Today’s Top Story
Supreme Court rules in favor of subsidies in latest ACA challenge.
In a 6-3 vote yesterday, the U.S. Supreme Court upheld subsidies of health insurance for consumers who purchase health plans on the federally operated healthcare exchange. At issue was wording in the Affordable Care Act (ACA) that plaintiffs claimed would allow subsidies to insurance purchasers only in states that set up and run their own healthcare exchanges. Attorneys for the Obama administration had responded that the law was always intended to subsidize all qualified purchasers, regardless of whether the federal government or the state runs the healthcare exchange. Had the court ruled otherwise, some experts suggested that it could have created a so-called “death spiral” condition, in which healthy consumers would exit the healthcare insurance market due to rising costs, leaving a disproportionate number of higher-cost, higher-need patients in the care of insurers that were required to cover them under the ACA. Read more…
Senate bill seeks to address issues with meaningful use and ASCs.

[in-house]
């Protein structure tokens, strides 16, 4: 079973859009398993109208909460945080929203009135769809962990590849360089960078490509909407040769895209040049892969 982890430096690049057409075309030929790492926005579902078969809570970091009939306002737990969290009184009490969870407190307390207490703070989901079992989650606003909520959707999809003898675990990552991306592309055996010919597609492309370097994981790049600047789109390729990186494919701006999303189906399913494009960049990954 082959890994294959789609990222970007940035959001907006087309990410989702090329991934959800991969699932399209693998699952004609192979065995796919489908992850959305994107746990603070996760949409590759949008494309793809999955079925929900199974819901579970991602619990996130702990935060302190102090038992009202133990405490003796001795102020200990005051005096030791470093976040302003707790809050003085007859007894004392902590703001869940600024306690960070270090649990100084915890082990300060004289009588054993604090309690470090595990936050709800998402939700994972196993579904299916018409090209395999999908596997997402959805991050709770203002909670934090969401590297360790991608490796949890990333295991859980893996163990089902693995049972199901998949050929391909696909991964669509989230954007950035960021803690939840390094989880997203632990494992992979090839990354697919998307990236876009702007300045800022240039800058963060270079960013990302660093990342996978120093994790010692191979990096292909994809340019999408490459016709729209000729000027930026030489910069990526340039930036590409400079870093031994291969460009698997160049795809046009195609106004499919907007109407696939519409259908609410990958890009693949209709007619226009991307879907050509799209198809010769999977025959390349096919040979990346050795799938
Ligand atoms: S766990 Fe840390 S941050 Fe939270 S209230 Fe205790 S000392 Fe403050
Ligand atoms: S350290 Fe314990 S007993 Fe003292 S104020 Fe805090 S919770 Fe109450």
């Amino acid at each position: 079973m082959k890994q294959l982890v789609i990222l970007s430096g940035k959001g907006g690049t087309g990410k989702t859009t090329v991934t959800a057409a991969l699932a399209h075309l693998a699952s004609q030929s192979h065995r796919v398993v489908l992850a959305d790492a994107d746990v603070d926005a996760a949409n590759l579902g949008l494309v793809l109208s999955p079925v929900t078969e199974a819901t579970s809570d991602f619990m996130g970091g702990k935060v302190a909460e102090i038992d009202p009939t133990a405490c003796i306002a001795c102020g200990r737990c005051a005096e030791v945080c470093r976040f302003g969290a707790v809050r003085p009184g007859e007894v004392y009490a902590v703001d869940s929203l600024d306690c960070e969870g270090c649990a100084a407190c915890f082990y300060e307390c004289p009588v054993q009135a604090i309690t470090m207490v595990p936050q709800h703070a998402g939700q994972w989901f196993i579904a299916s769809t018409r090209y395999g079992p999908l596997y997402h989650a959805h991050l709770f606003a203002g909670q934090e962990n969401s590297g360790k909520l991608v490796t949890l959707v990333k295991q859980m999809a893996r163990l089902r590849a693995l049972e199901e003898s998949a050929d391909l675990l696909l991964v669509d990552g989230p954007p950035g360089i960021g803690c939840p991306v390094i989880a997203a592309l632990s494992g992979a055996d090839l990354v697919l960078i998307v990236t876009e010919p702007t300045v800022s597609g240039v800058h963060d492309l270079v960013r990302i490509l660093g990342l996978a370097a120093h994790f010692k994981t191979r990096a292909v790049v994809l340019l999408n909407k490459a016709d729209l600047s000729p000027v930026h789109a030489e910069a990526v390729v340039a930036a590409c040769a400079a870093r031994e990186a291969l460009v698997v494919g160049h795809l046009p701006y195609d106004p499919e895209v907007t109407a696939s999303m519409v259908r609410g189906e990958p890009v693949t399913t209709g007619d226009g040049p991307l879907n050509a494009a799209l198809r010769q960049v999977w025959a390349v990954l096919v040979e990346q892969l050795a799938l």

According to Modern Healthcare, the U.S. Senate Finance Committee has passed a bill that, if enacted, would adjust meaningful-use requirements for physicians who use ambulatory surgery centers (ASCs). Currently, ASCs are excluded from qualification for incentive payments under the Medicare meaningful use of certified electronic health record (EHR) technology program. As a consequence, many EHRs used in ASCs have not been tested and certified. However, in calculating the 50 percent meaningful use requirement under current rules, physicians who actively or exclusively use ASCs for surgery would have to count patient visits at ASCs when measuring the percentage of visits, even if they occurred at an ASC without a tested or certified EHR. Under the so-called Electronic Health Fairness Act, meaningful use requirements would be adjusted and physicians at ASCs protected from possible reimbursement penalties. Read more…(registration may be required)